7 F.3d 1046
NOTICE: Although citation of unpublished opinions remains unfavored, unpublished opinions may now be cited if the opinion has persuasive value on a material issue, and a copy is attached to the citing document or, if cited in oral argument, copies are furnished to the Court and all parties. See General Order of November 29, 1993, suspending 10th Cir. Rule 36.3 until December 31, 1995, or further order.
UNITED STATES of America, Plaintiff-Appellant.
Lynn E. SCOTT, Defendant-Appellant.
United States Court of Appeals, Tenth Circuit.
Oct. 5, 1993.
Before TACHA, BALDOCK, and KELLY, Circuit Judges.2
ORDER AND JUDGMENT1
Defendant appeals the district court’s denial of his motion for reconsideration of his motion to vacate, set aside, or correct sentence, 28 U.S.C. 2255. We have jurisdiction under 28 U.S.C. 1291, and we affirm.
In February 1992, Defendant was convicted of one count of misapplication of bank funds in excess of $100.00, 18 U.S.C. 656, and was sentenced to thirteen months imprisonment to be followed by three years supervised release. The original indictment alleged that Defendant made two illegal transfers in the amounts of $100.00 and $243,138.00. The government subsequently filed a Notice of Election, electing to proceed on the basis of the $243,138.00 transfer alone. Defendant did not appeal his conviction. In July 1992, Defendant filed a motion under 28 U.S.C. 2255 which the district court denied. Defendant then filed a motion for reconsideration, or in the alternative, a notice of appeal. Upon notification from this court of a possible jurisdictional defect, Defendant voluntarily withdrew his appeal, and his motion for reconsideration remained before the district court.
In December 1992, Defendant failed to appear for a required supervised release hearing, and the district court issued a summons for his arrest. Defendant was subsequently convicted of violating the conditions of his supervised release and sentenced to eight months imprisonment.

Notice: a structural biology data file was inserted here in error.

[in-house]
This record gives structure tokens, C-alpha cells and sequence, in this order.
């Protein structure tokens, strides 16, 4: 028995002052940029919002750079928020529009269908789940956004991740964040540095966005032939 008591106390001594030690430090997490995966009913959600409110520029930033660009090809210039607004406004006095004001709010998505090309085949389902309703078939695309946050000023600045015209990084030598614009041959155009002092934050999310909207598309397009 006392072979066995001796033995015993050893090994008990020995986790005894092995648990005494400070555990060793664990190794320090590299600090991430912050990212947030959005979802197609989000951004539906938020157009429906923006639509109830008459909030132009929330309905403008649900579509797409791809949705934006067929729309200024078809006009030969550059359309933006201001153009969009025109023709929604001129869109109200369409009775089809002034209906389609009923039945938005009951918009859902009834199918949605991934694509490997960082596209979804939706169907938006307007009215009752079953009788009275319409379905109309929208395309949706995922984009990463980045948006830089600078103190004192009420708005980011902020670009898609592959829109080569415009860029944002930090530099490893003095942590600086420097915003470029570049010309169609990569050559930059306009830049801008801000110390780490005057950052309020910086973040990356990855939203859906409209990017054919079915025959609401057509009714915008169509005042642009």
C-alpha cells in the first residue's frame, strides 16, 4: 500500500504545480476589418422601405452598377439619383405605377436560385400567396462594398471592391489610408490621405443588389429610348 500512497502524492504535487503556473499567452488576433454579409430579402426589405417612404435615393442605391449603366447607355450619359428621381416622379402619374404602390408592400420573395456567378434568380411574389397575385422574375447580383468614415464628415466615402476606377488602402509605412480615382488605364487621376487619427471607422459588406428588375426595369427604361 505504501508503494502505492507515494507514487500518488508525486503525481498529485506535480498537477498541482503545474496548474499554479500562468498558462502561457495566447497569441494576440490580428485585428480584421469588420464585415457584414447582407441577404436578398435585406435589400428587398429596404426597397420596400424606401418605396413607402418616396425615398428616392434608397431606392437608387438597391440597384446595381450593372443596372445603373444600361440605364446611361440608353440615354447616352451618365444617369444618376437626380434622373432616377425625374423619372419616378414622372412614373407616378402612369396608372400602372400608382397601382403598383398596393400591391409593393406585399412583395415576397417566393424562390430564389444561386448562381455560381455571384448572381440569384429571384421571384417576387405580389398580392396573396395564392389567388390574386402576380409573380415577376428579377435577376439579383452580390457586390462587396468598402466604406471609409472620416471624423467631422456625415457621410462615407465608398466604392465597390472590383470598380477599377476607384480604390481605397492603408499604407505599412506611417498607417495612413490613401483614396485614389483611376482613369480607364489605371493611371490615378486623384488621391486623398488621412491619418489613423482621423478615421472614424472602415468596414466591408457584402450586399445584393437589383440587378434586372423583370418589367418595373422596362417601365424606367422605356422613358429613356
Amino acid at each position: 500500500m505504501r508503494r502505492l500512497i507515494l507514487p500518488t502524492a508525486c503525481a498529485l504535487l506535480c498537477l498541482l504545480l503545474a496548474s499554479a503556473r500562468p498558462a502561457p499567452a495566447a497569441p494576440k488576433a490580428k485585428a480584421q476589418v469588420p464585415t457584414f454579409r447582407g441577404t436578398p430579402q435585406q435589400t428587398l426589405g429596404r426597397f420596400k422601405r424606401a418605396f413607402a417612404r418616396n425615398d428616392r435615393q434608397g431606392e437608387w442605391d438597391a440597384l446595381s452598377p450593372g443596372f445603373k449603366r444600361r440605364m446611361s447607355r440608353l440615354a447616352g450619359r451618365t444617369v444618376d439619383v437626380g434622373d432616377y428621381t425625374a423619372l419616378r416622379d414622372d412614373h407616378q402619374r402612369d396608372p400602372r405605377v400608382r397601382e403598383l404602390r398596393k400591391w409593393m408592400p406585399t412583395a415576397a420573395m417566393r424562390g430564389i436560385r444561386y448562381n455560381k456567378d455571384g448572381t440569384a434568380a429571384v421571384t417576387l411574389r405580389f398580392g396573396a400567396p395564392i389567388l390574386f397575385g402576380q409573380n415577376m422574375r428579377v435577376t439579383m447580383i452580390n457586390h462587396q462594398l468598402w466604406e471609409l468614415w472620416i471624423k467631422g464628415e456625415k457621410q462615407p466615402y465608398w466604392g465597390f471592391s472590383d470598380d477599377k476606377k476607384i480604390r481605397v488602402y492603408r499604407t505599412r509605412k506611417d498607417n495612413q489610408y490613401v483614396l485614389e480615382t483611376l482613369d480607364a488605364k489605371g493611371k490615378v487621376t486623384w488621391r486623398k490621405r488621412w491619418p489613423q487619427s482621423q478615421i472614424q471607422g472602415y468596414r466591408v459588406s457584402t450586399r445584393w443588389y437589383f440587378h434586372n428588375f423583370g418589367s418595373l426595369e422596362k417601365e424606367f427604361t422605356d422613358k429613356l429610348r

In April 1993, Defendant filed a motion to amend his motion for reconsideration. The district court granted the motion to amend and then denied the motion for reconsideration as amended.
In his original 28 U.S.C. 2255 motion, Defendant raised the following four grounds for relief: (1) his conviction was invalid because the indictment was unconstitutionally broadened by amendment, (2) his conviction was invalid because the government failed to prove one of the elements of the charged offense, (3) he was denied effective assistance of counsel because defense counsel failed to ask a question, suggested by Defendant, of a government witness, and (4) he was denied effective assistance of counsel because counsel failed to object to the unconstitutional amendment of the indictment. The district court dismissed Defendant’s motion, concluding that the indictment was not unconstitutionally amended and that the government had proven all elements of the offense. The court also stated that these two grounds for relief should have been raised on direct appeal. As to the ineffective assistance of counsel claims, the court concluded that they were “not supported by adequate factual allegations.”
In Defendant’s amended motion for reconsideration, Defendant raised four additional ineffective assistance of counsel claims. Without any factual support, Defendant claimed that he received ineffective assistance of counsel on the following bases: (1) ineffective pretrial preparation, (2) failure to object to the admission of prejudicial evidence, (3) failure to move for acquittal on the basis of insufficiency of the evidence, and (4) inappropriate closing argument. The district court denied the amended motion for reconsideration for the same reasons as those stated in the dismissal of Defendant’s original 2255 motion.
On appeal, Defendant raises nine issues, four of which he raises for the first time on appeal. We only address those issues that were presented to the district court.3 See United States v. Cook, 997 F.2d 1312, 1316 (10th Cir.1993) (grounds for relief not raised in 2255 motion to district court waived on appeal). Defendant’s preserved issues include the following claims of ineffective assistance of counsel: (1) failure to object to the unconstitutional amendment of the indictment, (2) ineffective pretrial preparation, (3) failure to move for acquittal on the basis of insufficiency of the evidence, and (4) inappropriate closing argument. Defendant also claims that the district court erred in denying his 2255 motion without holding an evidentiary hearing.